Nov 102013
 
1893729389s

1893729389sMany teachers and preachers speak with great authority and then say, “This is not me speaking. I’m only telling you what the Bible says.” But that assertion is always dangerous. When we apply the Bible to any particular situation we are interpreting. This is another case when one’s words can seem very pious, but actually border on sacrilege. What could be more pious than simply speaking God’s words and never adding anything of your own to them? But there is the problem. You and I are not capable of speaking “just what the Bible says.” There is always something of our own thinking and interpretation in what we have to say.

The honest thing to do is to admit that what we say is our interpretation, and leave the accuracy of our interpretation open to discussion and discernment. At the same time, no matter how
forcefully someone says that what they say is simply God’s truth, whether they claim that they got it by hearing directly or by reading and interpreting sacred documents, discernment is always up to the individual hearer.

A word of prophecy must be tested. An interpretation of scripture must be tested. Everything must be tested using the intelligence God gives you and the wisdom he promises (James 1:5).

When People Speak for God, p. 78

May 312013
 

I’ve commented before that ignoring what the Bible actually is does not respect the text, whether God is the author in a direct sense, or the one who inspired it, we still need to see it as it is if we are to respect that revelation. And I suspect that respecting it is essentially to actually receiving the revelation intended.

I have not, however, said it as bluntly as Mike Beidler, quoted by James McGrath.

I would note that Mike Beidler is a contributor to the recent Energion title From Fear to Faith: Stories of Hitting Spiritual Walls.

Jul 102012
 

I just completed a post on my Participatory Bible Study blog which includes a couple of pages from the book When People Speak for God.

I’ve been connecting one’s understanding of inspiration and extended reading of the Bible for some time. In my view, we have tended to focus on inerrancy and simultaneously on the bits and pieces of scripture. A broader view of inspiration can go well with a broader view of scripture. This is not universal. Many advocates of inerrancy also view scripture broadly while many who oppose it tend to ignore what it says. The stereotypes tend not to work!

From Inspiration to UnderstandingI’ve used these ideas in teaching and in publishing. I started a Bible study series, co-authored a book on how to study the Bible, and wrote a book on inspiration, for which this web site is named. Then as a publisher, I published another book, From Inspiration to Understanding: Reading the Bible Seriously and Faithfully. That book could serve as the big brother to mine, even though it was written later. If it had been written earlier, it could have provided many footnotes for my own book.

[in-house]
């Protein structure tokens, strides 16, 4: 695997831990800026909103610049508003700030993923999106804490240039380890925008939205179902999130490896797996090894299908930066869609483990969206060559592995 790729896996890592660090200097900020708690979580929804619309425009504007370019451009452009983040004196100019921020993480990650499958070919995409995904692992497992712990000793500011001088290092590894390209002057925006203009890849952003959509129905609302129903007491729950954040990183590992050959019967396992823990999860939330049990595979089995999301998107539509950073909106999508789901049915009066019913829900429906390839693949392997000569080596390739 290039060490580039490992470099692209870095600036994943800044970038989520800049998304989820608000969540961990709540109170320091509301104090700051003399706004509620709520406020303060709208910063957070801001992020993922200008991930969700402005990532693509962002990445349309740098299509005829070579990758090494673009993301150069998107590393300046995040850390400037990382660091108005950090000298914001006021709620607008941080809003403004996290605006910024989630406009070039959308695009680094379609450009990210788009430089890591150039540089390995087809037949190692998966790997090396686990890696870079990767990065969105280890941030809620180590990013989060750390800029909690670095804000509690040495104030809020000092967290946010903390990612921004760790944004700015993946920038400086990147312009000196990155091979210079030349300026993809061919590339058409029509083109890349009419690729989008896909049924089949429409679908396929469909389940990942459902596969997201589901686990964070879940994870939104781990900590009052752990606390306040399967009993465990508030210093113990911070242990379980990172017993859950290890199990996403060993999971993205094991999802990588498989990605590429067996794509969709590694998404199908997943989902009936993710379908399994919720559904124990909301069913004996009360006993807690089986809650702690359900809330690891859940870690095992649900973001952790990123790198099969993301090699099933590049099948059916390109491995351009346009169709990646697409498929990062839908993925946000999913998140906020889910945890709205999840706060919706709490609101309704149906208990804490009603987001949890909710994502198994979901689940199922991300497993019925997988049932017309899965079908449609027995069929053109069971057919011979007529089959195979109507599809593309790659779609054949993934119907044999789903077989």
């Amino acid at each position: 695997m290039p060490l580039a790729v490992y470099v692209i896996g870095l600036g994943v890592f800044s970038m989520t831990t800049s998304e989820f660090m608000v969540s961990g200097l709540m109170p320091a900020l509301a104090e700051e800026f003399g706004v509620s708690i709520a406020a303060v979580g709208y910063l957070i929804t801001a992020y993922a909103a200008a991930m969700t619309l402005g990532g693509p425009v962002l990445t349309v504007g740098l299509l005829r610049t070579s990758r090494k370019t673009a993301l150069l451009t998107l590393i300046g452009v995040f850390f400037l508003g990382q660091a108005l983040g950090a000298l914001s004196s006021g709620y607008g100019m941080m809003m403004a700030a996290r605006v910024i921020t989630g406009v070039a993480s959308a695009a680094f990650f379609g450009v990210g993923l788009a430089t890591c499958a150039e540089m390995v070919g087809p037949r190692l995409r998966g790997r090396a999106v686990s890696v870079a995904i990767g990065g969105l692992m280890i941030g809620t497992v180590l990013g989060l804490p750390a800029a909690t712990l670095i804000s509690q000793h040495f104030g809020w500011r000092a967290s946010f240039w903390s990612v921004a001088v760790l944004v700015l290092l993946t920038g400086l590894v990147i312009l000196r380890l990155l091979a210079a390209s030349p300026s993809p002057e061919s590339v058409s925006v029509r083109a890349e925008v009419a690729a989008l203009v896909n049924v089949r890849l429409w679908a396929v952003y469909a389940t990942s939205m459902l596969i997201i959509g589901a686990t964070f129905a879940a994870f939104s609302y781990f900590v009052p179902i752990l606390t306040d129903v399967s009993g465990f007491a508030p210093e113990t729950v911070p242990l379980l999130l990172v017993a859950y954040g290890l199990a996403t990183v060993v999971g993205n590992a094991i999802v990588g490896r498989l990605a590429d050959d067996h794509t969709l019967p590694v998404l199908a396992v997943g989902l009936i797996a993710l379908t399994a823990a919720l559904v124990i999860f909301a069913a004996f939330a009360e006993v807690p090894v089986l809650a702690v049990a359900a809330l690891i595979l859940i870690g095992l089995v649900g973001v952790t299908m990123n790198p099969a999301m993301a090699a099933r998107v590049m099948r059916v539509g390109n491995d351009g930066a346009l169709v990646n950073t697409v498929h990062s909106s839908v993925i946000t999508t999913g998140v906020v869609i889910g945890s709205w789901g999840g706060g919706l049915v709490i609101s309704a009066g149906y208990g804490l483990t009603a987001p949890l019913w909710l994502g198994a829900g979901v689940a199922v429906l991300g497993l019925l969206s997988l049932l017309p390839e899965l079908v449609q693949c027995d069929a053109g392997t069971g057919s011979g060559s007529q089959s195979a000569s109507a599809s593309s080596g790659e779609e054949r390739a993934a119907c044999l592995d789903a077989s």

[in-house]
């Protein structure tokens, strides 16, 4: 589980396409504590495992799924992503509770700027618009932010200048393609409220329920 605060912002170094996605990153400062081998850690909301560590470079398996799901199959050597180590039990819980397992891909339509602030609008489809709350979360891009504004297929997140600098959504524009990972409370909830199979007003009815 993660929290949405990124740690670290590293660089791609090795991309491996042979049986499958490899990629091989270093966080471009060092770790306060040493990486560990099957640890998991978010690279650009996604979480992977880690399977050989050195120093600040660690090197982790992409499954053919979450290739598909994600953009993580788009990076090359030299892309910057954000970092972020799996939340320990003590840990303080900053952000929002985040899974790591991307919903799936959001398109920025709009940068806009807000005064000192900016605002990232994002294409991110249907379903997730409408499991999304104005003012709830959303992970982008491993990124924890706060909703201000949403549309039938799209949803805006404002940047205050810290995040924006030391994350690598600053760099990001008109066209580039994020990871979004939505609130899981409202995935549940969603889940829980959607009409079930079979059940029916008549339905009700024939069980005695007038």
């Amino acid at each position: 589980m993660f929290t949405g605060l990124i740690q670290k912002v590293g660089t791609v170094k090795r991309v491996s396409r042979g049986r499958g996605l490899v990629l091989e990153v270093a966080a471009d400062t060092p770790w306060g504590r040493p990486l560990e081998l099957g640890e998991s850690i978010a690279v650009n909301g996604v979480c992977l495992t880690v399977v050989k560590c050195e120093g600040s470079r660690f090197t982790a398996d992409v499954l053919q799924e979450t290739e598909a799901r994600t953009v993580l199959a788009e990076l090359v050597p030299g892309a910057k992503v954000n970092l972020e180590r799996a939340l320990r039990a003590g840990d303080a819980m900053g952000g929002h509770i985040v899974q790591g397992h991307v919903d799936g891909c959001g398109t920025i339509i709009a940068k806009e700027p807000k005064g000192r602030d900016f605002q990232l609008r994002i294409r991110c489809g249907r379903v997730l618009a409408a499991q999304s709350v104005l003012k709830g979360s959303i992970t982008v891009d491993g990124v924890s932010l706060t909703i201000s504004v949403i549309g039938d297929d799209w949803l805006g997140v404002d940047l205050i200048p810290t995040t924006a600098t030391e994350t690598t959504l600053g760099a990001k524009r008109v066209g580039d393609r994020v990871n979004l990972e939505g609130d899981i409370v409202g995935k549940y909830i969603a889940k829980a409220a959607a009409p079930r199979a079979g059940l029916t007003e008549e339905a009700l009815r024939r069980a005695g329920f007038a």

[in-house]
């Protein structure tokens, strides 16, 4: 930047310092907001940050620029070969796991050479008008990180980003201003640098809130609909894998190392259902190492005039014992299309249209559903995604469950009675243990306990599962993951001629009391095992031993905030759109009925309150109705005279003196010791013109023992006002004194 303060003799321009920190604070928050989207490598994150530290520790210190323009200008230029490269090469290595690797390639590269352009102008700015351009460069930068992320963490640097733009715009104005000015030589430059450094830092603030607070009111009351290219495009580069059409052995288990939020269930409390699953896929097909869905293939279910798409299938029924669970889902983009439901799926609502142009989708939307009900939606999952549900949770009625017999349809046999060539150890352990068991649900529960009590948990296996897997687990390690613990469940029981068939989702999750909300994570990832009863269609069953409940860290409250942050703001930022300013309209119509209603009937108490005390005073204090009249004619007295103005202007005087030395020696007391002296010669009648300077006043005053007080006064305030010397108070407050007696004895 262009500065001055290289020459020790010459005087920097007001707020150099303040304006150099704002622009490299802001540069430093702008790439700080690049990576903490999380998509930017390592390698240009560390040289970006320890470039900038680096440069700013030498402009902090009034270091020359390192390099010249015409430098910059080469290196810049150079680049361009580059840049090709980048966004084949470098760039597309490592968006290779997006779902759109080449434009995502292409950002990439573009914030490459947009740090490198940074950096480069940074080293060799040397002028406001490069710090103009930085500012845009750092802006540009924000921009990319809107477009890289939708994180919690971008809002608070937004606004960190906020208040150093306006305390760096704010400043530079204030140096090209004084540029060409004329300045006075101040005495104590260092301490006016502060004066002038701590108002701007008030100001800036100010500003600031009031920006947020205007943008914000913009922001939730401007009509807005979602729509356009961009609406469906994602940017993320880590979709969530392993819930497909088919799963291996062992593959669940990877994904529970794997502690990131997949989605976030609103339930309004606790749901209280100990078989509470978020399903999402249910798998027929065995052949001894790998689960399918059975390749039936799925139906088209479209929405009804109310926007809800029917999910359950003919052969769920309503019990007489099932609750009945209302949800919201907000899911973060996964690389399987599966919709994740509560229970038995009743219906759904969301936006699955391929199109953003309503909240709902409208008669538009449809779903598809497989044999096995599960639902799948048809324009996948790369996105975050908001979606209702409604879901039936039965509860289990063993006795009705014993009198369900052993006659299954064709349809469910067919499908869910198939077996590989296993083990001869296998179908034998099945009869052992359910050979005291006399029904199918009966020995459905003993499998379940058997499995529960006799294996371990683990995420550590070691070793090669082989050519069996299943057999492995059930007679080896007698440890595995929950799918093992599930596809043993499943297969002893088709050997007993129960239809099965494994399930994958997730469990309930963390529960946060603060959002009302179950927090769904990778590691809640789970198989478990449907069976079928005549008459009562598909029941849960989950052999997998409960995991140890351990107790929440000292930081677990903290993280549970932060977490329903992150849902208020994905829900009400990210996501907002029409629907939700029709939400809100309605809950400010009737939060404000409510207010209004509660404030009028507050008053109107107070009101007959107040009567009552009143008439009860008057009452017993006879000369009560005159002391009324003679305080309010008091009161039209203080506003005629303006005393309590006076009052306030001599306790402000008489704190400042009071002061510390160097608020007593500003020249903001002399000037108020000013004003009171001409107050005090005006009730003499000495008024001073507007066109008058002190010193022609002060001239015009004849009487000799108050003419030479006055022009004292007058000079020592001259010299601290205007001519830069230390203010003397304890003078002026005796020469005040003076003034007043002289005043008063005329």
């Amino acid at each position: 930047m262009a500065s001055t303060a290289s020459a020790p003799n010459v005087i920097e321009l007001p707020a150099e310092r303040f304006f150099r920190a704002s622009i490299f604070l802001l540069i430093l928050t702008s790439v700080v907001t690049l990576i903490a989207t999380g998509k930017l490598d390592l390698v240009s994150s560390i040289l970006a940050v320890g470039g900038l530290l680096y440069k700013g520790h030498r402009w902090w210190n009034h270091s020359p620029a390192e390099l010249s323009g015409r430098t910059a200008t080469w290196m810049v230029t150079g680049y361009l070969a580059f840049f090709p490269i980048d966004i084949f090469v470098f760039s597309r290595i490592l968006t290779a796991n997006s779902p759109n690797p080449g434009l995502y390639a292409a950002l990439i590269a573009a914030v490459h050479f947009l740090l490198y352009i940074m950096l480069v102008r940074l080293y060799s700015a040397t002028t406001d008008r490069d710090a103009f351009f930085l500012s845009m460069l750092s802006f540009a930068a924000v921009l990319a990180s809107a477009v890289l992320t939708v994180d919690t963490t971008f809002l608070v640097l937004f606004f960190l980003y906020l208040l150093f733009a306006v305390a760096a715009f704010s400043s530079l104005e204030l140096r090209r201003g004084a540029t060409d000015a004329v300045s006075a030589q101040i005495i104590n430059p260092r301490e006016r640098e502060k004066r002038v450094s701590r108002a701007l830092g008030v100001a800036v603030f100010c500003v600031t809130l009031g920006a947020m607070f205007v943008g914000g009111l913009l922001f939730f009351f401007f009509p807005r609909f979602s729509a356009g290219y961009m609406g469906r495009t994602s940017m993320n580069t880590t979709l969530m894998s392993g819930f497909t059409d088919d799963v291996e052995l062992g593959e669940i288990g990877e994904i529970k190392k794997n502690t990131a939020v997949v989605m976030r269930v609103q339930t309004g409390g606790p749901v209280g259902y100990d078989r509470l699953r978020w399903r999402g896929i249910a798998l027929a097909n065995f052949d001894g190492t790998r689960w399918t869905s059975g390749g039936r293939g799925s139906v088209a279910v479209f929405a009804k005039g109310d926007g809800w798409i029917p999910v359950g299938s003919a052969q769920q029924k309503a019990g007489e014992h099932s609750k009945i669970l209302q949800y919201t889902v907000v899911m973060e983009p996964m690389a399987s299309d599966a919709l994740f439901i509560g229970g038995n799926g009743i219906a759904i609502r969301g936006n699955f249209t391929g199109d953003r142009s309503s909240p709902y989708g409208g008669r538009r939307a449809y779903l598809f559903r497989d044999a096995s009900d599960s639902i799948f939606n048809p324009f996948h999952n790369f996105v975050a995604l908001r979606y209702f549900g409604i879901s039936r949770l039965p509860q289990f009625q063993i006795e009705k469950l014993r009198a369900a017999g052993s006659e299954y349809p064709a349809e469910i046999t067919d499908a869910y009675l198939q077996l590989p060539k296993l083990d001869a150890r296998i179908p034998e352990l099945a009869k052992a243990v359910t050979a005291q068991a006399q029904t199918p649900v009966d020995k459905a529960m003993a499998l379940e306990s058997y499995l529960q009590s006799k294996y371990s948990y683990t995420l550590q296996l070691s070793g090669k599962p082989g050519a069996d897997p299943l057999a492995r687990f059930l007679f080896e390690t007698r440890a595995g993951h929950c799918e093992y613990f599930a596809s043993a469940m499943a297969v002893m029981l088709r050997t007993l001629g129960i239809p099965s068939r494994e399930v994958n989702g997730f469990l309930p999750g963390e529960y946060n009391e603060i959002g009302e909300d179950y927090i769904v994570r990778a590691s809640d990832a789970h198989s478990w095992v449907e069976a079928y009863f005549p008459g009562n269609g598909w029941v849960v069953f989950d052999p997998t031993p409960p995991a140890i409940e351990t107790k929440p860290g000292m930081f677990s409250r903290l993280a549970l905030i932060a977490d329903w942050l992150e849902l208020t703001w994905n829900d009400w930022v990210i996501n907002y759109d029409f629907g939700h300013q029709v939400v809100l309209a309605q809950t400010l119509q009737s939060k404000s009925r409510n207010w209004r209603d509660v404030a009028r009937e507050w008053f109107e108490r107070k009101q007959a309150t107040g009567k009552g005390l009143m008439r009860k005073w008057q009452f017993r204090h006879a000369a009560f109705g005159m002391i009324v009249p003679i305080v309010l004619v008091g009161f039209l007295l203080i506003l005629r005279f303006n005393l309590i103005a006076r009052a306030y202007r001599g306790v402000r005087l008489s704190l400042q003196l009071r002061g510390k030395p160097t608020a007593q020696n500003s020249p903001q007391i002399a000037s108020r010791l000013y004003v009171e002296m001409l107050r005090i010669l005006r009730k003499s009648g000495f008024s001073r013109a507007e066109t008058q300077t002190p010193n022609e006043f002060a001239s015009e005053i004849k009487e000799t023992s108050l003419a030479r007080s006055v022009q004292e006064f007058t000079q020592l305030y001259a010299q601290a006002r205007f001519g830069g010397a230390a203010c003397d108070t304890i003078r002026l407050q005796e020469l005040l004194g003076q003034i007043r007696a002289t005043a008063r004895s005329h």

In addition, I’ve written a few pamphlets, available in PDF format for downloading. You can print as many as you need free of charge.

There are a few more listed on this page.

Finally, I’ve had the idea of seeing the whole of scripture emphasized to me when editing a recent book, Creation in Scripture by Herold Weiss. What Dr. Weiss has done is look beyond Genesis in forming a scriptural doctrine of creation. It’s easy to say that one ought to go beyond Genesis, but the argument tends to stay in the first couple of chapters of Genesis even so. It’s interesting to see the broader commentary of scripture shape up.

Feb 072012
 

Joel Watts has started a discussion on the nature of inspiration, comparing the breathing of the Spirit into the text of scripture with the coming of the Holy Spirit into the church and the individual.

Thus far he has gotten little discussion, and he think his ideas deserve some further discussion. This reminds me of a couple of paragraphs I wrote for my book When People Speak for God (which this web site supports):

. . . 2 Timothy 3:16 provides us with the word “theopneustos” or “God-breathed” which has been made to carry a great deal of freight. But when God breathed into Adam he didn’t make him inerrant, he made him alive. What exactly is the content of a text that is God-breathed? But this issue applies much more to verbal inspiration. The evidence against verbal inspiration is very strong in the text and the history itself. There are certainly words that are attributed to God, but there are also words that are clearly not attributed to God. The synoptic problem presents us with clear evidence that the gospel writers copied from one another, that there are different sources in the Pentateuch, Samuel, and Kings, just as examples (237, 238).

The breathing of the Holy Spirit finds its roots, I believe, in this earlier breath of God and thus both provide an excellent analogy for the breathing of scripture. Theopneustos itself requires more definition; it doesn’t provide an adequate definition for inspiration in and of itself.

Jan 282012
 

Scot McKnight has a post asking this question, starting from a book he’s read. This is a few days old, but that just adds more discussion in the comments!

Just in case anyone wonders, my position–the position I argue for in my book–is that God still speaks today. In fact, my aim in the book was to provide a coherent and simple theology for understanding how God speaks at any time and place.